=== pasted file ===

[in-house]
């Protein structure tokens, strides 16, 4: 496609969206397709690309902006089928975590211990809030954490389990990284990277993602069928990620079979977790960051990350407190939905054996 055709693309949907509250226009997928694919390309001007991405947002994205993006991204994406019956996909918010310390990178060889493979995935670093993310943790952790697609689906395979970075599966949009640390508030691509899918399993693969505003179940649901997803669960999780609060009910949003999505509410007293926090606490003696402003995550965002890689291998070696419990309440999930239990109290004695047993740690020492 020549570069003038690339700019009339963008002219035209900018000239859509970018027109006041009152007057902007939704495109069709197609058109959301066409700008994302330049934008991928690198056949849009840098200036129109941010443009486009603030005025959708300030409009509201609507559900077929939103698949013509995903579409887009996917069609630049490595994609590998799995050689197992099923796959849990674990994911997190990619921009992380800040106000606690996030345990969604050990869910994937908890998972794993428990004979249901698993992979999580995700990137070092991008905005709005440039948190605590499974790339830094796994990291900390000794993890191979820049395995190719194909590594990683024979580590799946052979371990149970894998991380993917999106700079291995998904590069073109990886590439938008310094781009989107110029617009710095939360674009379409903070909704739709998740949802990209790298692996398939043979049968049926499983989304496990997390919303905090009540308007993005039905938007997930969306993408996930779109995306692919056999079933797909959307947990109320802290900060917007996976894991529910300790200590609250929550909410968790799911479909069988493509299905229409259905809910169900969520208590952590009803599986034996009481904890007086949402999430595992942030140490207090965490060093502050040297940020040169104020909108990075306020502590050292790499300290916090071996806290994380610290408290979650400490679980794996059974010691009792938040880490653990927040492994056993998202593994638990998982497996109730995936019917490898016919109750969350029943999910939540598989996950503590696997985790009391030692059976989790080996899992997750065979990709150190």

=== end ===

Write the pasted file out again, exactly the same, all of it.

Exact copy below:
[in-house]
């Protein structure tokens, strides 16, 4: 496609969206397709690309902006089928975590211990809030954490389990990284990277993602069928990620079979977790960051990350407190939905054996 055709693309949907509250226009997928694919390309001007991405947002994205993006991204994406019956996909918010310390990178060889493979995935670093993310943790952790697609689906395979970075599966949009640390508030691509899918399993693969505003179940649901997803669960999780609060009910949003999505509410007293926090606490003696402003995550965002890689291998070696419990309440999930239990109290004695047993740690020492 020549570069003038690339700019009339963008002219035209900018000239859509970018027109006041009152007057902007939704495109069709197609058109959301066409700008994302330049934008991928690198056949849009840098200036129109941010443009486009603030005025959708300030409009509201609507559900077929939103698949013509995903579409887009996917069609630049490595994609590998799995050689197992099923796959849990674990994911997190990619921009992380800040106000606690996030345990969604050990869910994937908890998972794993428990004979249901698993992979999580995700990137070092991008905005709005440039948190605590499974790339830094796994990291900390000794993890191979820049395995190719194909590594990683024979580590799946052979371990149970894998991380993917999106700079291995998904590069073109990886590439938008310094781009989107110029617009710095939360674009379409903070909704739709998740949802990209790298692996398939043979049968049926499983989304496990997390919303905090009540308007993005039905938007997930969306993408996930779109995306692919056999079933797909959307947990109320802290900060917007996976894991529910300790200590609250929550909410968790799911479909069988493509299905229409259905809910169900969520208590952590009803599986034996009481904890007086949402999430595992942030140490207090965490060093502050040297940020040169104020909108990075306020502590050292790499300290916090071996806290994380610290408290979650400490679980794996059974010691009792938040880490653990927040492994056993998202593994638990998982497996109730995936019917490898016919109750969350029943999910939540598989996950503590696997985790009391030692059976989790080996899992997750065979990709150190």